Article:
“An Extraordinary Episode in the Economic Progress of Man!”: Yet Another Outtake from "Slouching Towards Utopia?: An Economic History of the Long Twentieth Century, 1870-1914"

Six Migrants and Their Descendants Who Made History: Yet Another Outtake from "Slouching Towards Utopia?: An Economic History of the Long Twentieth Century, 1870-2016"


Il Quarto Stato

Six migrants and their descendants who made a lot of our history:

  1. One whose move proceeded the great 1870-1914 wave as migration became really cheap—was Andrew Carnegie (1835-1919), immigrated to America from Scotland in 1848. He was perhaps the champion of upward mobility: his father was a subsistence-level handloom weaver, and he become the world’s premier steelmaster and perhaps the second richest person in the world. The United States’s openness to those who might become Andrew Carnegies (as long as they came from Europe and not Asia or Africa) and the United States’s standing—then—as an economy of very easy massive upward mobility were key preconditions for the twentieth century to become a truly American Century.

  2. Mohandas Gandhi (1869-1948), who migrated from India to Britain to study at the Inner Temple from 1888-1891 and then to South Africa in 1893, where he stayed for 21 years. Only then did he return to lead the movement to win independence from the British Empire for India. The claim is that he sailed to South Africa thinking of himself as a British Empire citizen first and an Indian second. He returned—impelled both by what he had seen of gathering apartheid in South Africa and what he had learned about the rights and dignity of humanity in England—convinced that the British Empire must end. And Gandhi was willing to do something about it.

  3. David Leontyevich Bronstein (1847–1922), who with his wife Anna Lvovna Zhivotovskaya (1850-1910) crossed the the greatest river he had ever seen and moved 200 miles out of the forest and into the grasslands—which had been horse-nomad lands within historical memory—to pioneer one of the richest agriculture soils in the world: it was fifteen miles from his farm in Yanovka to the nearest post office. David and Anna’s fifth child, Lev Davidovich Bronstein (1879-1940), called Trotsky, was truly to shake history into a previously inconceivable course.

  4. Jennie Jerome (1854-1921), who made a reverse migration: from Brooklyn, New York, United States to Westminster, England to marry Lord Randolph Spencer-Churchill, becoming engaged in 1873 three days after their first meeting at a sailing regatta on the Isle of Wight. Their marriage was then delayed for seven months while her father Leonard the financier and speculator and his father John Winston the seventh Duke of Marlborough argued over how much money she would bring to the marriage, and how it would be safeguarded. The Duke of Marlborough in the end offered to the couple £1000—5000 then, the equivalent perhaps of —a year; financier-speculator Leonard Jerome in the end offered to the couple £3000—15000 dollars—a year, one third of which would be under Jennie Jerome’s control. The total commitment of £4000 a year back then was the same multiple of average American income per capita as 6,000,000 dollars a year would be today—roughly at the bottom of the richest 2000 couples in America, or the richest 200 in Greater New York, or the richest 100 in Greater San Francisco or Los Angeles.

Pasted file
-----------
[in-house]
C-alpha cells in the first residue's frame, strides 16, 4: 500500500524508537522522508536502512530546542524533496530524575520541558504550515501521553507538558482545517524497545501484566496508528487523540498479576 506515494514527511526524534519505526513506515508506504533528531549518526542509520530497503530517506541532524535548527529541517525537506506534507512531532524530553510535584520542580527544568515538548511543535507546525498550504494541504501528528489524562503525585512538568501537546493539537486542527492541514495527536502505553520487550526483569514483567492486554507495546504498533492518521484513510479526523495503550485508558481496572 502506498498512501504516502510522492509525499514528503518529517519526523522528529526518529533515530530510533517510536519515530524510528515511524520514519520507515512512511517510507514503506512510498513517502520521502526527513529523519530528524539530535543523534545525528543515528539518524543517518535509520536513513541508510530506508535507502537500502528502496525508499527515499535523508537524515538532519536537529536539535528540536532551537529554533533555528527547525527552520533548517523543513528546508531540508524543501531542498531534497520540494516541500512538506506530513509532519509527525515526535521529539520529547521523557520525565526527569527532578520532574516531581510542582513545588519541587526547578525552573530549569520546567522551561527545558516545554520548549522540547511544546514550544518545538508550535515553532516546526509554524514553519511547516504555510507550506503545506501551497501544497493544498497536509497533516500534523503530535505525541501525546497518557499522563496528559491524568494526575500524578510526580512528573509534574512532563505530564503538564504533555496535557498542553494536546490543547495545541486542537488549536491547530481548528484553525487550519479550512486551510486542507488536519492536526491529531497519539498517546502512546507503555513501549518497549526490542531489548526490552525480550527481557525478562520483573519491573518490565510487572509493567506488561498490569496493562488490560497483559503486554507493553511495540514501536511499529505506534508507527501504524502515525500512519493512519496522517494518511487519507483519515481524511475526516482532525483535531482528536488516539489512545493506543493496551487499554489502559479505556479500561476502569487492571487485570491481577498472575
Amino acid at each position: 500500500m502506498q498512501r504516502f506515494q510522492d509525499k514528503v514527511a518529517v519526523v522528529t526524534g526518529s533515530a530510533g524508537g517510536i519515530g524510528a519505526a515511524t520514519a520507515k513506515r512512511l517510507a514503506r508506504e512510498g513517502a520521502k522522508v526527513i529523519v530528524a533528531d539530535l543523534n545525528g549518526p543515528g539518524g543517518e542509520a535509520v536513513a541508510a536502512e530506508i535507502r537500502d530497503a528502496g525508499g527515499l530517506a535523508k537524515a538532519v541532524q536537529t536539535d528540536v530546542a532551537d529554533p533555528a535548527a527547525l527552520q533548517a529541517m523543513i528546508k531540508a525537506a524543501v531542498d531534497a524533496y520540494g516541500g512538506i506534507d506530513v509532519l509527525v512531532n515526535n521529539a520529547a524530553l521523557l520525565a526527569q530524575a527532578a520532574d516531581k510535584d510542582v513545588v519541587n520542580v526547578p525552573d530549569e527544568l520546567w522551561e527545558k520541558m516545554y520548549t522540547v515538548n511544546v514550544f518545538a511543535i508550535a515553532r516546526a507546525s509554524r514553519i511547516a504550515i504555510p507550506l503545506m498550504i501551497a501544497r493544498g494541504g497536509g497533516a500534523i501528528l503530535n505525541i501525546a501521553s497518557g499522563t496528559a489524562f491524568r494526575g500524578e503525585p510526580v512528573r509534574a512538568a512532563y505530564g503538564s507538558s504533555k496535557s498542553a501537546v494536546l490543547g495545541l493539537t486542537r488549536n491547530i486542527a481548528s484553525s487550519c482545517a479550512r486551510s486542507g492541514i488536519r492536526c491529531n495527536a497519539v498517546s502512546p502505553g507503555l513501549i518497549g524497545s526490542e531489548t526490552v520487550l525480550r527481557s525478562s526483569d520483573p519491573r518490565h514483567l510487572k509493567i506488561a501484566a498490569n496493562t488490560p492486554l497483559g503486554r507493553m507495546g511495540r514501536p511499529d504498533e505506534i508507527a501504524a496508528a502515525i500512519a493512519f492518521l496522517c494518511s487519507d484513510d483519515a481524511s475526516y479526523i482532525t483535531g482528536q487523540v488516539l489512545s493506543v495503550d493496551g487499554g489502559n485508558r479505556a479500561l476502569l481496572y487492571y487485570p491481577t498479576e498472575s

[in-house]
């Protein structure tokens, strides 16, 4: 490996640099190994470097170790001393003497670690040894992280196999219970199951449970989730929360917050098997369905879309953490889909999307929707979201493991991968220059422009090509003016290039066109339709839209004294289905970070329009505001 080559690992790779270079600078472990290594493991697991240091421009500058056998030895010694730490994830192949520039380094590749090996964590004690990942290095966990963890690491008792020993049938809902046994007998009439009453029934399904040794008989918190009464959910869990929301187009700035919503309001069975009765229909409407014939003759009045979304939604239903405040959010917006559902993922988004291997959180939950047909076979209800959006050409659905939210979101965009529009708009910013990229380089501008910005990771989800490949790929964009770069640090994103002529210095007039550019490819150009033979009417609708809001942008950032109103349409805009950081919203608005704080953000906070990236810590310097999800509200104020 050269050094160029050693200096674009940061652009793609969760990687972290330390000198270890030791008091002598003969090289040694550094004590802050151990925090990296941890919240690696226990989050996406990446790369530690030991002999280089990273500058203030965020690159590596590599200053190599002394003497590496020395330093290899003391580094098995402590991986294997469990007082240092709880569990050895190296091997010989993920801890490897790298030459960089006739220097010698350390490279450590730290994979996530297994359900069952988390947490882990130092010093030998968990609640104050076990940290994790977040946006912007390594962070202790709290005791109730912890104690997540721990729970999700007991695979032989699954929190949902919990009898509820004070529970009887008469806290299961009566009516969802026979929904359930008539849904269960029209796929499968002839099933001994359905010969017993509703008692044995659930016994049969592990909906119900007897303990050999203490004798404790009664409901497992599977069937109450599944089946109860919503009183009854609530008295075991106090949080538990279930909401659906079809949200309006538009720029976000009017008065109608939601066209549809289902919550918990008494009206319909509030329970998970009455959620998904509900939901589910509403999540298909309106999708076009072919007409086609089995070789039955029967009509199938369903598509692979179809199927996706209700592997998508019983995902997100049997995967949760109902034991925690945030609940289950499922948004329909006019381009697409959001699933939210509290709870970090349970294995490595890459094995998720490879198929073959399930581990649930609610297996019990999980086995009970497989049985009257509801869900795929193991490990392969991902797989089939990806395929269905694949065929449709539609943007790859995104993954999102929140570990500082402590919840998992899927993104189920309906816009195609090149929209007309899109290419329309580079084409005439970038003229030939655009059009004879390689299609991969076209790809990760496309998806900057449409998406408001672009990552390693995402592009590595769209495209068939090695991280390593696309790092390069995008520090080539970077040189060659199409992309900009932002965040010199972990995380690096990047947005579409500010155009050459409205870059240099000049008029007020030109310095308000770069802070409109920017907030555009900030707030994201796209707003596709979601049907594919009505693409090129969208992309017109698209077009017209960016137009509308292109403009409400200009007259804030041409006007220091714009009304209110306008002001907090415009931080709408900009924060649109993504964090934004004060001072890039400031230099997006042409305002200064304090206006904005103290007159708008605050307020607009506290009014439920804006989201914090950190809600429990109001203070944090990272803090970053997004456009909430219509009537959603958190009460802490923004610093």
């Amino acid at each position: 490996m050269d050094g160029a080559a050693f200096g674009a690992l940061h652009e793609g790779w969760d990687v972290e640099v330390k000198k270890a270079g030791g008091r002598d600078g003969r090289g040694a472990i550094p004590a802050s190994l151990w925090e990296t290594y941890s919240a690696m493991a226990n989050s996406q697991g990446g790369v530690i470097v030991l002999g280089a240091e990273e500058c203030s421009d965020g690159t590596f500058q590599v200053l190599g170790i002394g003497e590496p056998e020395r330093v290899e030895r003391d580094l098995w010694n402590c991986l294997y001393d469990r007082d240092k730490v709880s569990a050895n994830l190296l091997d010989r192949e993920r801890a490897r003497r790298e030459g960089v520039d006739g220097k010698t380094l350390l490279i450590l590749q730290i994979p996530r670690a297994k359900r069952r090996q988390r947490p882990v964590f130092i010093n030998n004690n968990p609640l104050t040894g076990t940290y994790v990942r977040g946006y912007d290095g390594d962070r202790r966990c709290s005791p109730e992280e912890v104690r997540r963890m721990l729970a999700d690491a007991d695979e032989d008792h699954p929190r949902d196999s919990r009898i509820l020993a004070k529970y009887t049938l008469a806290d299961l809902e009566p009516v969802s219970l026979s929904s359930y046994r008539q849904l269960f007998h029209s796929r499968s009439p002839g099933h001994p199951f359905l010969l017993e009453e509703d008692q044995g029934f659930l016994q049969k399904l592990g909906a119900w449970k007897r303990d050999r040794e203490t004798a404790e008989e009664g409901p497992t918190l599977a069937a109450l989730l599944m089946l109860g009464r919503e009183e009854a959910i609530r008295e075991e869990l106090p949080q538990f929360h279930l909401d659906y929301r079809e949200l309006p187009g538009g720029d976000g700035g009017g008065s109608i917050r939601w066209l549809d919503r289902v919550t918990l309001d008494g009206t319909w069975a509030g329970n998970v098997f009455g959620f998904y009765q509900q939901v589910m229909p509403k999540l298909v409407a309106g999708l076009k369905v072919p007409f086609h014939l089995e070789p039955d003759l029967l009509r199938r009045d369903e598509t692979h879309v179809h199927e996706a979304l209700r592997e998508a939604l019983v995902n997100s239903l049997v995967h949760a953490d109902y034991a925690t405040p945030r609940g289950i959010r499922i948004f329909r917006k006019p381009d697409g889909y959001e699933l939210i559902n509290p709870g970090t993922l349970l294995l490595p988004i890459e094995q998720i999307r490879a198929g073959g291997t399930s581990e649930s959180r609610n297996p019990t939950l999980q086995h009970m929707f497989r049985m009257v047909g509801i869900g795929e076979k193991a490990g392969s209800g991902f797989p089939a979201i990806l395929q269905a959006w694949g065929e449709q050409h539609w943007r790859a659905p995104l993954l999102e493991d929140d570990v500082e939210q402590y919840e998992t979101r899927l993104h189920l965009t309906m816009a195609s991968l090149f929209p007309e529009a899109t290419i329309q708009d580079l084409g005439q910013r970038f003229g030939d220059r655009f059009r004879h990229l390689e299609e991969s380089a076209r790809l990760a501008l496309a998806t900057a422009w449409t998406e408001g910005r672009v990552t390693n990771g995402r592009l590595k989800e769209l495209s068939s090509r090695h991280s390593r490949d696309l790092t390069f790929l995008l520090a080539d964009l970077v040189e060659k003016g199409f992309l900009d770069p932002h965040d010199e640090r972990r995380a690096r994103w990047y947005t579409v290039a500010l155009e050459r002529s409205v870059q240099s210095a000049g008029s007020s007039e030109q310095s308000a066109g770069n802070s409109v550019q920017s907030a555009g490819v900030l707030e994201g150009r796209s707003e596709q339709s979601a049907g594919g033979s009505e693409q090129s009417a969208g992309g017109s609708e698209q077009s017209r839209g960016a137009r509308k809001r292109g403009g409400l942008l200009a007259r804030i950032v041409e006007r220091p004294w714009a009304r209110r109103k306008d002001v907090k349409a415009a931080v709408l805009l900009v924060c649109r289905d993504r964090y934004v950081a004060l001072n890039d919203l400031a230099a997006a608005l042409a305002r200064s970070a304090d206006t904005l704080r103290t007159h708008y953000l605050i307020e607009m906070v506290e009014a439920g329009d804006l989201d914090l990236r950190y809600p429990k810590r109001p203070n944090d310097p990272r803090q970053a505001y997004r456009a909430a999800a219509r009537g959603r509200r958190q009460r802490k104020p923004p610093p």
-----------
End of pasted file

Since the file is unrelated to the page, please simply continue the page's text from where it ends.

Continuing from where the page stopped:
5. Nikola Tesla (1856-1943), who left Croatia and his wished-for parental destiny as a Serbian Orthodox priest to Graz, Austria, Budapest, Paris, and then New York to become the most brilliant electrical engineer ever.

  6. ixth was Herbert Hoover (1874-1967). Born in 1874 in Iowa, orphaned at 10, in 1885 he started moving west—first to Oregon to live with an uncle; second to California as the first student to attend Stanford University (then free) where he became a mining engineer, graduating in 1895 in the distressed aftermath of the Panic of 1893. His first job was as a mine laborer in Grass Valley at 600 dollars a year, his next as an intern and special assistant to mining engineer Louis Janin at 2400 dollars a year. Then in 1897 he crossed the Pacific to first Australia, working for Bewick, Moreing for 7000 dollars a year, and then China at 20,000 a year and up to make his fortune. From 1901 to 1917 his base was London, as he worked in and managed investments in Australia, China, Russia, Burma, Italy, and Central America in addition to the United States. In 1917 he moved back to America.

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